Many women over forty also complain of not being able to push their workouts as hard as they would like. Lack of energy over the course of a harder or longer workout is often the cause. There are a few reasons we “poop out” earlier as we age. One is our inability to transport oxygen to the muscles. Oxygen transport decreases 10% per decade after 30! (11).
Low circulating BCAAs is another reason. BCAAs are broken down during exercise and used as an energy source. A decline in circulating BCAAs leads to an increase in serotonin concentration in the brain, which is thought to partially contribute to fatigue during exercise (10). BCAAs, taken before or during a workout, provide immediate energy to the muscle cells and the result is “How many more?” not “Are we done yet?”
Blood serum levels of BCAA’s might also be important on a cellular level. A recent study revealed that the amount of BCAAs circulating in your blood is a direct indicator of longevity. It appears that BCAA’s potentially affect the health of the mitochondria. You can think of mitochondria as little predictors of lifespan. Their health is a clear indicator of the health we will experience in our later years (4). This is exciting preliminary research that warrants further study.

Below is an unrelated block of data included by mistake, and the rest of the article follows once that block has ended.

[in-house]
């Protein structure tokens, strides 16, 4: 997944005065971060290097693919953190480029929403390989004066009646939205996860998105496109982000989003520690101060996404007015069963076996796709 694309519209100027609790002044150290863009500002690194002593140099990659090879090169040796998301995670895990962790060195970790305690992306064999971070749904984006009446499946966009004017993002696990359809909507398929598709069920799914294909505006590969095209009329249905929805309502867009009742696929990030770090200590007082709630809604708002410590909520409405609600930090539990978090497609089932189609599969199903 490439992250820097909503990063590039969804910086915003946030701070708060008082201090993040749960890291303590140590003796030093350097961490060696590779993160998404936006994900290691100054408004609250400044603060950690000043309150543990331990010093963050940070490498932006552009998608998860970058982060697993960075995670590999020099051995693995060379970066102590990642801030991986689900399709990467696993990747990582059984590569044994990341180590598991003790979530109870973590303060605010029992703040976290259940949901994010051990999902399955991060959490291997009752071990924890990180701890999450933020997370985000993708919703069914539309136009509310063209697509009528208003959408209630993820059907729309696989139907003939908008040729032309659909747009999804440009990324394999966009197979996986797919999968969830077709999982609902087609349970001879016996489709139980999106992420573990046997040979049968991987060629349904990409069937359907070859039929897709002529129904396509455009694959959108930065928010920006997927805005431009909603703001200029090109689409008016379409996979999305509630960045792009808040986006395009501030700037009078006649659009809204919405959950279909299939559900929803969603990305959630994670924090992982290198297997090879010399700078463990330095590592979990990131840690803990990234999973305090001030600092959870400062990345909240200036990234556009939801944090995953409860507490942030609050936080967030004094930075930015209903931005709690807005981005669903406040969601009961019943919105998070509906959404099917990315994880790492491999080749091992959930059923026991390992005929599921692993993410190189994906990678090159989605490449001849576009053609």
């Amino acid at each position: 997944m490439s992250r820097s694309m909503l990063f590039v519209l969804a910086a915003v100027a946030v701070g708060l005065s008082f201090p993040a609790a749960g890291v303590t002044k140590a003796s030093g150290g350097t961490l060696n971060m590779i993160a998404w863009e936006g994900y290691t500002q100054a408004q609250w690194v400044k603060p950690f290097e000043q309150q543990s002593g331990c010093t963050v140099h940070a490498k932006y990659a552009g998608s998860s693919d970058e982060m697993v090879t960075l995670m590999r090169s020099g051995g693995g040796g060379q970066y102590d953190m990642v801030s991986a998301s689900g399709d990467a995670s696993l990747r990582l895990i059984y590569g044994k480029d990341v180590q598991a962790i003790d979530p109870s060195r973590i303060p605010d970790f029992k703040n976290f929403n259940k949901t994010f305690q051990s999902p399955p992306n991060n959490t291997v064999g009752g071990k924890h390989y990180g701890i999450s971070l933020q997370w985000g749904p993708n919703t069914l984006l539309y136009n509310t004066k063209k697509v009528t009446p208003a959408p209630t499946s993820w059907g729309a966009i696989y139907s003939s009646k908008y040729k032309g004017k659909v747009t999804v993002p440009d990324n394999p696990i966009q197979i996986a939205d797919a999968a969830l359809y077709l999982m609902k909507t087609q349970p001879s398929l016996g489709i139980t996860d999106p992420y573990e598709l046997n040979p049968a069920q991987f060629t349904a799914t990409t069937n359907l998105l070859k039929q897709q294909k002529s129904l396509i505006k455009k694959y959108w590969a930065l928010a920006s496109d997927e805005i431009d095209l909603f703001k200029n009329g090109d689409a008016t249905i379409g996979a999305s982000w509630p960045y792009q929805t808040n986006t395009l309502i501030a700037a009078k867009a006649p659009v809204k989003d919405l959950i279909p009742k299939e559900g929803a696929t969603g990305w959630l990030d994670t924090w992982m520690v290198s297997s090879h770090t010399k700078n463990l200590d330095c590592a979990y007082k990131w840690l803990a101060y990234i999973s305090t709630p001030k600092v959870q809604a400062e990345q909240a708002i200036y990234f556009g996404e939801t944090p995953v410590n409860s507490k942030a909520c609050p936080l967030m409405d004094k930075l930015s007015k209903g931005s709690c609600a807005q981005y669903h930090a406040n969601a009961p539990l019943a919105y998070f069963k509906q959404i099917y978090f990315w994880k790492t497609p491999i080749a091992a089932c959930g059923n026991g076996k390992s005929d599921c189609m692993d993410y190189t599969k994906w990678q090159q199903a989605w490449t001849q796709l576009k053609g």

So although the benefits of supplemental BCAA’s in women over forty is clear, you might ask, “Can’t I just increase my whole food protein intake?”
If you are sedentary or only workout very infrequently, I say yes. Just focusing on increasing your whole food, branch chain amino acid-containing proteins, is sufficient.